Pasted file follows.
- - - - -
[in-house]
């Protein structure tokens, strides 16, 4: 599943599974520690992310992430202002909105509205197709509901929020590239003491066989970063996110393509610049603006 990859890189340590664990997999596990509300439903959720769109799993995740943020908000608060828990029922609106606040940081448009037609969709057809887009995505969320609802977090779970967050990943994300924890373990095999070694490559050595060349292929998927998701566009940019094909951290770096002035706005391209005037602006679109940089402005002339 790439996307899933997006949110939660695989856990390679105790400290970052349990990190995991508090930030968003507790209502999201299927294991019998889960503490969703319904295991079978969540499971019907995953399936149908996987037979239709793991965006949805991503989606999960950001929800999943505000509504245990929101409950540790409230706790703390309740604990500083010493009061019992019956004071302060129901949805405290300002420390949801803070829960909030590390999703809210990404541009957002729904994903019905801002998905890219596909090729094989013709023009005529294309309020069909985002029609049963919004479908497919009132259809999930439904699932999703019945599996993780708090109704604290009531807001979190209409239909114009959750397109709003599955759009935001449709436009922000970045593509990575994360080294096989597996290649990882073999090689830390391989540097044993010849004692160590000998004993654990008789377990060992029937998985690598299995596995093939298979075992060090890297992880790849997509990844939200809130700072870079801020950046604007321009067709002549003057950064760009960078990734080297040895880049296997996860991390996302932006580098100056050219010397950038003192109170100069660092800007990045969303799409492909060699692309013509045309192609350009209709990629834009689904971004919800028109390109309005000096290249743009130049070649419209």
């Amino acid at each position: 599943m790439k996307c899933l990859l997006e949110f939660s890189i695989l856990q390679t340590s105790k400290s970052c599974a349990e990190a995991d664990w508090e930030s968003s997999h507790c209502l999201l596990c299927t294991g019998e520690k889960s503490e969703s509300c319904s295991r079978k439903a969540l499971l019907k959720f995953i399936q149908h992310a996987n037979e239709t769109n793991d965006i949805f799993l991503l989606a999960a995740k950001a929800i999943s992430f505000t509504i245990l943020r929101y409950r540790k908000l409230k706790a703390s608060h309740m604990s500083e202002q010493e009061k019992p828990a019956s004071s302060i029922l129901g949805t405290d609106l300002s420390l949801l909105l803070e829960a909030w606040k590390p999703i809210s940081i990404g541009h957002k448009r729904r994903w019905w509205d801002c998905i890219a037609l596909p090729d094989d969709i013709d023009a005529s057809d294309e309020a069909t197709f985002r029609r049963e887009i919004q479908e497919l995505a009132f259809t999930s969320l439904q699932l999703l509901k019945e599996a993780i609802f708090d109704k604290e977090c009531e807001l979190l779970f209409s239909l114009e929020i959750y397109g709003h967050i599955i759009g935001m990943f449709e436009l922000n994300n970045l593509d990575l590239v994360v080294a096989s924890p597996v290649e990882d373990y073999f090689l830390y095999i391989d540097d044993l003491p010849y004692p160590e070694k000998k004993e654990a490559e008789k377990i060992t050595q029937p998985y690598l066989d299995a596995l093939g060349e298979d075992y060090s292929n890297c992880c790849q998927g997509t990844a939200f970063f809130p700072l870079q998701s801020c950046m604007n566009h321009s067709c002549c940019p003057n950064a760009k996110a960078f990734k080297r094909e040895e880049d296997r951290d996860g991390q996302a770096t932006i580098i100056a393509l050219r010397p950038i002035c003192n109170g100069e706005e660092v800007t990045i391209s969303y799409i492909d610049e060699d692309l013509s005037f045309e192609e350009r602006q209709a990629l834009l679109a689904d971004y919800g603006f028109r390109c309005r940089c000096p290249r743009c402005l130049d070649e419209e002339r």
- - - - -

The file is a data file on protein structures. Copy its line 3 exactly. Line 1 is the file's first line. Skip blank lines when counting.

């Amino acid at each position: 599943m790439k996307c899933l990859l997006e949110f939660s890189i695989l856990q390679t340590s105790k400290s970052c599974a349990e990190a995991d664990w508090e930030s968003s997999h507790c209502l999201l596990c299927t294991g019998e520690k889960s503490e969703s509300c319904s295991r079978k439903a969540l499971l019907k959720f995953i399936q149908h992310a996987n037979e239709t769109n793991d965006i949805f799993l991503l989606a999960a995740k950001a929800i999943s992430f505000t509504i245990l943020r929101y409950r540790k908000l409230k706790a703390s608060h309740m604990s500083e202002q010493e009061k019992p828990a019956s004071s302060i029922l129901g949805t405290d609106l300002s420390l949801l909105l803070e829960a909030w606040k590390p999703i809210s940081i990404g541009h957002k448009r729904r994903w019905w509205d801002c998905i890219a037609l596909p090729d094989d969709i013709d023009a005529s057809d294309e309020a069909t197709f985002r029609r049963e887009i919004q479908e497919l995505a009132f259809t999930s969320l439904q699932l999703l509901k019945e599996a993780i609802f708090d109704k604290e977090c009531e807001l979190l779970f209409s239909l114009e929020i959750y397109g709003h967050i599955i759009g935001m990943f449709e436009l922000n994300n970045l593509d990575l590239v994360v080294a096989s924890p597996v290649e990882d373990y073999f090689l830390y095999i391989d540097d044993l003491p010849y004692p160590e070694k000998k004993e654990a490559e008789k377990i060992t050595q029937p998985y690598l066989d299995a596995l093939g060349e298979d075992y060090s292929n890297c992880c790849q998927g997509t990844a939200f970063f809130p700072l870079q998701s801020c950046m604007n566009h321009s067709c002549c940019p003057n950064a760009k996110a960078f990734k080297r094909e040895e880049d296997r951290d996860g991390q996302a770096t932006i580098i100056a393509l050219r010397p950038i002035c003192n109170g100069e706005e660092v800007t990045i391209s969303y799409i492909d610049e060699d692309l013509s005037f045309e192609e350009r602006q209709a990629l834009l679109a689904d971004y919800g603006f028109r390109c309005r940089c000096p290249r743009c402005l130049d070649e419209e002339r």